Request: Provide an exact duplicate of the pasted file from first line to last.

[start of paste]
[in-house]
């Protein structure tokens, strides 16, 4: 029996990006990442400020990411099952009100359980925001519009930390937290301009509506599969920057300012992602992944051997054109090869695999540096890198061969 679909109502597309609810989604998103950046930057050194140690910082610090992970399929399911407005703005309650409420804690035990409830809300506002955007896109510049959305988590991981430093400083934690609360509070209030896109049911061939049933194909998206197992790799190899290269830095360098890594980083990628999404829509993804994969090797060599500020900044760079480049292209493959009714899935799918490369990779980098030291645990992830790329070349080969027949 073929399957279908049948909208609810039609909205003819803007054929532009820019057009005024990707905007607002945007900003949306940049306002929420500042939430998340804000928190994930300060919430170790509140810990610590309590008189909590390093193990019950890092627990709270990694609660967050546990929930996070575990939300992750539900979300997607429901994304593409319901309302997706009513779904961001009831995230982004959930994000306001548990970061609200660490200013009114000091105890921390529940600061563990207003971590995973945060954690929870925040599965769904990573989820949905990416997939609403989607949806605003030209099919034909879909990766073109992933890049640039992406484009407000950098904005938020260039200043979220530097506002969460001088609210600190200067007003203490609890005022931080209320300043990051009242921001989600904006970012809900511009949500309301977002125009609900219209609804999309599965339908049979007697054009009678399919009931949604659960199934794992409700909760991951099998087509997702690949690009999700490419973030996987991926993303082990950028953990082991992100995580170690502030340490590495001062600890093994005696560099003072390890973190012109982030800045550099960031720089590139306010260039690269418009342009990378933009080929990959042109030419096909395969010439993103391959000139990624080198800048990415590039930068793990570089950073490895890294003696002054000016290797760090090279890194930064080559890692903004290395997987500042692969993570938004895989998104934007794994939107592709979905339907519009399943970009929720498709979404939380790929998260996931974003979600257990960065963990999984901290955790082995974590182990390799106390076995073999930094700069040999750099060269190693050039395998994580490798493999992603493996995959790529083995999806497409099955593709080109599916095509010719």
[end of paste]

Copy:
[in-house]
């Protein structure tokens, strides 16, 4: 029996990006990442400020990411099952009100359980925001519009930390937290301009509506599969920057300012992602992944051997054109090869695999540096890198061969 679909109502597309609810989604998103950046930057050194140690910082610090992970399929399911407005703005309650409420804690035990409830809300506002955007896109510049959305988590991981430093400083934690609360509070209030896109049911061939049933194909998206197992790799190899290269830095360098890594980083990628999404829509993804994969090797060599500020900044760079480049292209493959009714899935799918490369990779980098030291645990992830790329070349080969027949 073929399957279908049948909208609810039609909205003819803007054929532009820019057009005024990707905007607002945007900003949306940049306002929420500042939430998340804000928190994930300060919430170790509140810990610590309590008189909590390093193990019950890092627990709270990694609660967050546990929930996070575990939300992750539900979300997607429901994304593409319901309302997706009513779904961001009831995230982004959930994000306001548990970061609200660490200013009114000091105890921390529940600061563990207003971590995973945060954690929870925040599965769904990573989820949905990416997939609403989607949806605003030209099919034909879909990766073109992933890049640039992406484009407000950098904005938020260039200043979220530097506002969460001088609210600190200067007003203490609890005022931080209320300043990051009242921001989600904006970012809900511009949500309301977002125009609900219209609804999309599965339908049979007697054009009678399919009931949604659960199934794992409700909760991951099998087509997702690949690009999700490419973030996987991926993303082990950028953990082991992100995580170690502030340490590495001062600890093994005696560099003072390890973190012109982030800045550099960031720089590139306010260039690269418009342009990378933009080929990959042109030419096909395969010439993103391959000139990624080198800048990415590039930068793990570089950073490895890294003696002054000016290797760090090279890194930064080559890692903004290395997987500042692969993570938004895989998104934007794994939107592709979905339907519009399943970009929720498709979404939380790929998260996931974003979600257990960065963990999984901290955790082995974590182990390799106390076995073999930094700069040999750099060269190693050039395998994580490798493999992603493996995959790529083995999806497409099955593709080109599916095509010719």